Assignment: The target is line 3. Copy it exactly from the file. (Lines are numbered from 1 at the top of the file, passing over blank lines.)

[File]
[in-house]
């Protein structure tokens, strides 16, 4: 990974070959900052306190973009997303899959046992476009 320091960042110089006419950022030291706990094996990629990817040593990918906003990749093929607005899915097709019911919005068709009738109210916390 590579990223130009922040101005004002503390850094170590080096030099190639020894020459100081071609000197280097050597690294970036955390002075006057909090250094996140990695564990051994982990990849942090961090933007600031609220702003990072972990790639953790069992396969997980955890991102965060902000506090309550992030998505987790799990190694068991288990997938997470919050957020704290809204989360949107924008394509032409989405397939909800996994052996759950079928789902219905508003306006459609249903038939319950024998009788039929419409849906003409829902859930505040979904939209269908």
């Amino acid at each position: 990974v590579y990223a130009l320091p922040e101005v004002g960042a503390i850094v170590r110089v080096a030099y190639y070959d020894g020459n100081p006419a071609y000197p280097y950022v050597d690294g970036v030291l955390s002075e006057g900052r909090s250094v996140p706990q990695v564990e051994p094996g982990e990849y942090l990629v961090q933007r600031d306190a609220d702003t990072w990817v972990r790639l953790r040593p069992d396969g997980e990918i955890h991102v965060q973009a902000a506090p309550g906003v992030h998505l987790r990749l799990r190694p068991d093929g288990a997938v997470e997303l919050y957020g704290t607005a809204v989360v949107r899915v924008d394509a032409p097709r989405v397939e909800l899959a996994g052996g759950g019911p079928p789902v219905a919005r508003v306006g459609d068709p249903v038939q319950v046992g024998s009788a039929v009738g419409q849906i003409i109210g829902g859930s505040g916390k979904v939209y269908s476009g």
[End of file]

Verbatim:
């Amino acid at each position: 990974v590579y990223a130009l320091p922040e101005v004002g960042a503390i850094v170590r110089v080096a030099y190639y070959d020894g020459n100081p006419a071609y000197p280097y950022v050597d690294g970036v030291l955390s002075e006057g900052r909090s250094v996140p706990q990695v564990e051994p094996g982990e990849y942090l990629v961090q933007r600031d306190a609220d702003t990072w990817v972990r790639l953790r040593p069992d396969g997980e990918i955890h991102v965060q973009a902000a506090p309550g906003v992030h998505l987790r990749l799990r190694p068991d093929g288990a997938v997470e997303l919050y957020g704290t607005a809204v989360v949107r899915v924008d394509a032409p097709r989405v397939e909800l899959a996994g052996g759950g019911p079928p789902v219905a919005r508003v306006g459609d068709p249903v038939q319950v046992g024998s009788a039929v009738g419409q849906i003409i109210g829902g859930s505040g916390k979904v939209y269908s476009g």